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‘A question of moral authority’

 | February 26, 2013

Like most Malaysians, S Ambiga's patience is also wearing thin over the prime minister's feet-dragging in dissolving Parliament.

VIDEO INSIDE

KUALA LUMPUR: At one point when the prime minister’s rating was up, speculation was rife about a snap polls. But now, the nation is left wondering if the general election would ever be called.

Like most Malaysians, S Ambiga’s patience was also wearing thin. And she warned that each sunset further eclipsed the present administration’s moral right to govern.

The Bersih co-chairperson, without the slightest hesitation, pointed to a lack of confidence when quizzed on the reasons behind Prime Minister Najib Tun Razak’s feet-dragging.

“We have been waiting for this election for the longest time and Malaysians are truly fed up.

“As I have said before, this ongoing delay would work against the present government, simply because you cannot keep people guessing for so long,” she told FMT in an exclusive interview.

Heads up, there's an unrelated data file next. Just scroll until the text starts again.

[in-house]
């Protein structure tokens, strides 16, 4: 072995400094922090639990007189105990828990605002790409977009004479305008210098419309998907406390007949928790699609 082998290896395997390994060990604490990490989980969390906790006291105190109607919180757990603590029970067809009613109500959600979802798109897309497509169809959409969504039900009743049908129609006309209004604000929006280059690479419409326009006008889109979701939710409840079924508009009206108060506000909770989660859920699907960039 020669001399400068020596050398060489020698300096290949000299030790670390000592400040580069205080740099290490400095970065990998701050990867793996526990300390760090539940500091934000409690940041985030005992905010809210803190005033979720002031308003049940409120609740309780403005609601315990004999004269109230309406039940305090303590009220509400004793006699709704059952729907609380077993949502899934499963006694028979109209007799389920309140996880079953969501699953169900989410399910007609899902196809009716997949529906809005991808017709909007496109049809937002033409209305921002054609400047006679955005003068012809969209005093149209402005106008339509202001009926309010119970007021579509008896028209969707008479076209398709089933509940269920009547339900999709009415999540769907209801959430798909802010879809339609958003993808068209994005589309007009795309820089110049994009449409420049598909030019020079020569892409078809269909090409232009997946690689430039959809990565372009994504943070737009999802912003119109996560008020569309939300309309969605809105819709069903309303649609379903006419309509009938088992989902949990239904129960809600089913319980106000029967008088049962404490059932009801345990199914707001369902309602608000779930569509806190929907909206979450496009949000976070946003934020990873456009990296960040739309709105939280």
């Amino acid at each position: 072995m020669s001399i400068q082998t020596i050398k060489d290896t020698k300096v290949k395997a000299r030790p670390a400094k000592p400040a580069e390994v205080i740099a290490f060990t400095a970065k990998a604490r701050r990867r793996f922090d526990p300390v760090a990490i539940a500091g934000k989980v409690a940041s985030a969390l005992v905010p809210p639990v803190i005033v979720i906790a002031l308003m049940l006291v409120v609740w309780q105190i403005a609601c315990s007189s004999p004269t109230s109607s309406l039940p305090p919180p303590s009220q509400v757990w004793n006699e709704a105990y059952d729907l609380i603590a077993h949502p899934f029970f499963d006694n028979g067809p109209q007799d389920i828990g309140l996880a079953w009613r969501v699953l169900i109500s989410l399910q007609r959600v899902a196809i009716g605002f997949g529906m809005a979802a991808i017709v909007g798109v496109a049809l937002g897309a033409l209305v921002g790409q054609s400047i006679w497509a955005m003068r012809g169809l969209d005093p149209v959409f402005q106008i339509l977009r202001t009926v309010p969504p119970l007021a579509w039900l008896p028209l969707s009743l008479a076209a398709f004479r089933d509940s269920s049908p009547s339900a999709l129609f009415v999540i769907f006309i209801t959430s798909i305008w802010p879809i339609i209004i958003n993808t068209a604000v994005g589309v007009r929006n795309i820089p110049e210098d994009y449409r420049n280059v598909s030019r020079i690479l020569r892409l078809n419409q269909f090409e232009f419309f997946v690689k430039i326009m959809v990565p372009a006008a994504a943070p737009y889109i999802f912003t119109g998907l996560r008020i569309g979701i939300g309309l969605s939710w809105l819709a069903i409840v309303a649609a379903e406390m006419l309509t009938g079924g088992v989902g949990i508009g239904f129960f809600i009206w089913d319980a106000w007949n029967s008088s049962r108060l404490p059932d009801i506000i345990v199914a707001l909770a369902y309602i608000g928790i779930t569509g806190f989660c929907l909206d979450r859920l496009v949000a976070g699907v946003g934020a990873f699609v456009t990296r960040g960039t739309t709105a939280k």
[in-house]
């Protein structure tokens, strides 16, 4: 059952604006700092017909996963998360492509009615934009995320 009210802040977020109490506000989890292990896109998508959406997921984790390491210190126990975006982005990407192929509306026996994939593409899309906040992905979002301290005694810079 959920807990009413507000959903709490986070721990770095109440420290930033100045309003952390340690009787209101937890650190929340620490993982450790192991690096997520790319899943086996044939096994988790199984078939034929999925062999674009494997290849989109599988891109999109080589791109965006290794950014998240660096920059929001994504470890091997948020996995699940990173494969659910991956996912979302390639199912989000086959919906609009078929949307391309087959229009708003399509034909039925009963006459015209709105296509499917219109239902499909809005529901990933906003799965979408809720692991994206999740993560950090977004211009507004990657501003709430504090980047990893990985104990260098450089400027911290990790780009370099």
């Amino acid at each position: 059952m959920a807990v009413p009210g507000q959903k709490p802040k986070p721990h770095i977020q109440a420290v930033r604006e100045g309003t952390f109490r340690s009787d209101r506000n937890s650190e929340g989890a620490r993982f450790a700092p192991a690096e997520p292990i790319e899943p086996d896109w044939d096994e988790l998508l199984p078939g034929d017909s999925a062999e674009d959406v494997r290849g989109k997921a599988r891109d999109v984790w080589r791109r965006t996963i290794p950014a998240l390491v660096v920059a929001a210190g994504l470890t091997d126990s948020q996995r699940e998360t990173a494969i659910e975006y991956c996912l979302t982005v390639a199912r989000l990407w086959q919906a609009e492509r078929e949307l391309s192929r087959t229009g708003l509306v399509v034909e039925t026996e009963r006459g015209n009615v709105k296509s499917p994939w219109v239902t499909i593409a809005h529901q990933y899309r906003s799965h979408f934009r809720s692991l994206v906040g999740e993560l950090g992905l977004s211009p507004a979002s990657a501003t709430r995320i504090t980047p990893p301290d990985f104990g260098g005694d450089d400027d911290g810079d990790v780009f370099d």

Stressing the importance of the March 8 date, which five years ago witnessed Barisan Nasional suffering its worst ever electoral setback, Ambiga said Malaysians had expected the 13th general election to be held before or around that period.

“We know now that is not going to happen, timing wise,” she added.

Ambiga said that the date was an important aspect despite the prime minister and his Cabinet having until April 28 to remain in office.

“Of course, under the Federal Constitution, Parliament carries on for five years from the date of the first meeting… so they can carry on until April 28, at which time it [Parliament] dissolves automatically.

“But my own view is whether this government has the moral authority to carry on for a long time after March 8… there is a psychological factor with Malaysians in relation to that date,” she added.

Ambiga said she was aware of the reports which claimed that the delay was due to the government transformation programme, candidates list, issues in relation to the manifesto and so forth.

“I am sorry, none of that washes with me. You have been preparing for this election for two years, you cannot say now that you are not ready. That too is not a very good sign.